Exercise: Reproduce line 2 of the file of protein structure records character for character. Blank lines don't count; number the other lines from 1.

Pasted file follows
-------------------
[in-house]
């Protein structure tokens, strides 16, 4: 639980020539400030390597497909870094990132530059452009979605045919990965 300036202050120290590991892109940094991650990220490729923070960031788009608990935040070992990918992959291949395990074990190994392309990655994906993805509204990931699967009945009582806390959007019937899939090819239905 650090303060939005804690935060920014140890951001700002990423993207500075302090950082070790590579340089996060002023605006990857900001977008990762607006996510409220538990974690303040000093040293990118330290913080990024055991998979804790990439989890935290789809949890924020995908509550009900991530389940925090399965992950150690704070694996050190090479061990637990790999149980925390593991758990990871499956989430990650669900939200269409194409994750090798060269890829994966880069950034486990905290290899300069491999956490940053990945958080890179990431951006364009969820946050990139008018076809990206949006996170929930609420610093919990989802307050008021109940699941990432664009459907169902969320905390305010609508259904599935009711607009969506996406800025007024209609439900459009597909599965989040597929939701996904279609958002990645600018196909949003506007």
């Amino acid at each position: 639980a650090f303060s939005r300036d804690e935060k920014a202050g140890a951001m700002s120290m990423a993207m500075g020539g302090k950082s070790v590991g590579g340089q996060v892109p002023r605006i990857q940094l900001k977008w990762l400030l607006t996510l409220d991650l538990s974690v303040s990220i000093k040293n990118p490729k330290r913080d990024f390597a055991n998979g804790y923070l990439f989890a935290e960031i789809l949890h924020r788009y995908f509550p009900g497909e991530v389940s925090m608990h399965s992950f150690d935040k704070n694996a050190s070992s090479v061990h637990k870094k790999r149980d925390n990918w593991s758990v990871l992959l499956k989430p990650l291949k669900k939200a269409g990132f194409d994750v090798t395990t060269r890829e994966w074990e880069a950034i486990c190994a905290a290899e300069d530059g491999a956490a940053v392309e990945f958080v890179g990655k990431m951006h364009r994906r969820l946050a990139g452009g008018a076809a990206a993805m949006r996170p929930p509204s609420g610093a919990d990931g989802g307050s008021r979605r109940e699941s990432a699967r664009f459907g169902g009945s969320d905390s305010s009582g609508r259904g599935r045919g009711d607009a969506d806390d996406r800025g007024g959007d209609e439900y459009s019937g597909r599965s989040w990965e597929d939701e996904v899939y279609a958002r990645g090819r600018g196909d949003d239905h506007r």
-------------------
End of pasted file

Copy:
């Protein structure tokens, strides 16, 4: 639980020539400030390597497909870094990132530059452009979605045919990965 300036202050120290590991892109940094991650990220490729923070960031788009608990935040070992990918992959291949395990074990190994392309990655994906993805509204990931699967009945009582806390959007019937899939090819239905 650090303060939005804690935060920014140890951001700002990423993207500075302090950082070790590579340089996060002023605006990857900001977008990762607006996510409220538990974690303040000093040293990118330290913080990024055991998979804790990439989890935290789809949890924020995908509550009900991530389940925090399965992950150690704070694996050190090479061990637990790999149980925390593991758990990871499956989430990650669900939200269409194409994750090798060269890829994966880069950034486990905290290899300069491999956490940053990945958080890179990431951006364009969820946050990139008018076809990206949006996170929930609420610093919990989802307050008021109940699941990432664009459907169902969320905390305010609508259904599935009711607009969506996406800025007024209609439900459009597909599965989040597929939701996904279609958002990645600018196909949003506007």